Integration

All Integrated Now?

by Kenneth Darter, PMP

The project manager needs to make sure that integration management is not skipped while all of the other project work is going on. When thinking about how you are going to integrate everything together, the following themes are important to keep in mind.

Scope

Baselining the Scope

by Kenneth Darter, PMP

Baselining the schedule dates is the easy part. Trying to baseline the scope will be much more difficult. So how do you go about baselining the scope? Keep these four tips in mind.

All About Project Scope

PREMIUM presentation

Simply put, scope is the size of the project. But there’s more to it than that!

Time

Duration Estimating Worksheet

deliverable

A duration estimating worksheet can help to develop duration estimates when quantitative methods are used. This template will help you keep track of parametric estimates, analogous estimates and three-point estimates.

Project Plan Reality Check

PREMIUM presentation

Before you submit your project plan for final approval, you'd better check it over. Learn the steps for cross-checking a project plan.

Cost

Cost Estimating Worksheet

PREMIUM deliverable

A cost-estimating worksheet can help you develop cost estimates when quantitative methods or bottom-up estimates are developed. Quantitative methods include parametric estimates, analogous estimates and three-point estimates.

Bottom-Up Cost Estimating Worksheet

PREMIUM deliverable

Bottom-up estimates are detailed estimates done at the work package level. Detailed information on the work package and other direct/indirect costs are used to determine the most accurate estimate possible. Use this worksheet to help you keep track.

Quality

Topic Teasers Vol. 31: Change Rests On You!

by Barbee Davis, MA, PHR, PMP, PMI-ACP

Question: We have a massive internal change coming, and lucky me…I get to head the project! We have tried this before and had to pull back because of negative employee reactions. I know that this time we need some change management processes, too, but who is responsible to do that part of the project?
A. The good news is, it’s you. You need to take the responsibility and coordinate the change processes in with your usual team activities.
B. The good news is, it’s not you. Focus on the project and on meeting your metrics of time, cost and quality as usual. Corporate management is responsible to make sure employees accept and use these new changes.
C. The PMO is “where the buck stops” when endeavors move from simple projects to create products or software and billow out to vague objectives like “employee acceptance” and “corporate compliance”..
D. Ask your manager. Your project charter is limited to producing the usual product or services and your team is not skilled or experienced in change management processes. Your manager can deal with getting the changes accepted and getting them to stick.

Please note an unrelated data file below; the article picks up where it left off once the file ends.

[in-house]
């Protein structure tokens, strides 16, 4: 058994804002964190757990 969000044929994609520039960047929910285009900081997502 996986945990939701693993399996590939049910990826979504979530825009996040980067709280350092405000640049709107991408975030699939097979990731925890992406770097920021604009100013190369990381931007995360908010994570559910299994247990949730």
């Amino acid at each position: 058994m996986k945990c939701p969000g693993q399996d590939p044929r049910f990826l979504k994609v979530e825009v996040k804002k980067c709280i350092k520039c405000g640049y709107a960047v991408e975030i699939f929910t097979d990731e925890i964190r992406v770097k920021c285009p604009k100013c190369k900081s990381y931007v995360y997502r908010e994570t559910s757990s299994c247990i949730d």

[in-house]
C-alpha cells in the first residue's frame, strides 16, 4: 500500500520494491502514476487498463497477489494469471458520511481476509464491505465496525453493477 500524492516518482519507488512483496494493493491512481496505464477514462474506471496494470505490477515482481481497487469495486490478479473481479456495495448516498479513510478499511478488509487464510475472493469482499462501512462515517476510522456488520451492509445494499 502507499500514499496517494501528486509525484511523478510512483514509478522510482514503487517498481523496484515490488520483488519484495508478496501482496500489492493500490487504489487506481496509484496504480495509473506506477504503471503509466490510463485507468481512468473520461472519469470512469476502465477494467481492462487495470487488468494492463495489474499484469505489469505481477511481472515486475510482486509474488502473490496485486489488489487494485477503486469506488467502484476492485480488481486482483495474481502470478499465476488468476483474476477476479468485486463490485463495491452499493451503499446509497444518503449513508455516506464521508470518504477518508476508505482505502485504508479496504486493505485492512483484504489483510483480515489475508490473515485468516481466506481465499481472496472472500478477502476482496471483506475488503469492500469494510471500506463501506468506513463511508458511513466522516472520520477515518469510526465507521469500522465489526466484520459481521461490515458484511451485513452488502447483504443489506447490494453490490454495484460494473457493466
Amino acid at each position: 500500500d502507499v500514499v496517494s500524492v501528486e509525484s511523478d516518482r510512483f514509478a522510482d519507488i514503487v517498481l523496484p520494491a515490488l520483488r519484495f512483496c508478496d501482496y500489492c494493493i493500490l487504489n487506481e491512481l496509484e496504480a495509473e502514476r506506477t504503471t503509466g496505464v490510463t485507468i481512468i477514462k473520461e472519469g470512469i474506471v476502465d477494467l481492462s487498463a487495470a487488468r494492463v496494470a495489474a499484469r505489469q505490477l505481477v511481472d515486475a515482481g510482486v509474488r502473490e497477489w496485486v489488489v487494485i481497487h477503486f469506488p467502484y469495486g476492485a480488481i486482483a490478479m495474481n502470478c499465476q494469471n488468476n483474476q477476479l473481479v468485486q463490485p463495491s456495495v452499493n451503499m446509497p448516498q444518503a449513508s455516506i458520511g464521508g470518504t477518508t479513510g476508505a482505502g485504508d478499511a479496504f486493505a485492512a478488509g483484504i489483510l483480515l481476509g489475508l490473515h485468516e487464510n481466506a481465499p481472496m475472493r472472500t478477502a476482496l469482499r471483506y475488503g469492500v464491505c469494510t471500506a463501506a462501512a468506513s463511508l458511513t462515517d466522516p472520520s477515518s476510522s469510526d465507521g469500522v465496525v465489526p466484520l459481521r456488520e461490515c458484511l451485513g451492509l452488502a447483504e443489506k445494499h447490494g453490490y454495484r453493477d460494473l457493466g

Pick your answer then Test Your Knowledge!

Topic Teasers Vol. 20: QA, QC and Testers

by Barbee Davis, MA, PHR, PMP, PMI-ACP

Question: I’m so confused. I was a Quality Tester at my last job, but here the employees seem to use the titles Quality Assurance, Quality Control and Testing interchangeably. I started out in a more traditional organization, but now I’m a tried and true agile believer. Since I have no job description, what are my responsibilities?

A. The three concepts are often used interchangeably. Ask what it means in your new organization and accept that as your role in your workplace reality despite the real definition.
B. Find the specific meanings for each term from a university professor in the town where you work. Use that information to correct the organization so that they use proper terminology.
C. Once you learn your job description from Human Resources, create a new title for yourself so that others can understand what you do. Perhaps Defect Engineer would be apt.
D. Since agile teams work without formal processes or documentation, there is no need to answer to a particular title. Everyone on the team is merely a team member.

People

Human Resource Management Plan

deliverable

Have you assigned all of the roles and responsibilities for your team? Decided authority levels for various managers? Detailed the organizational structure? Those are just a few of the vital tasks that this plan will help you record.

Communications Plan Log

deliverable

Communication is one of the most critical success factors on a project and a strong communication plan will go a long way towards creating a structure of effective communication with all stakeholders. This template provides some basic fields common to all plans but also helps identify each stakeholder’s specific needs.

Communications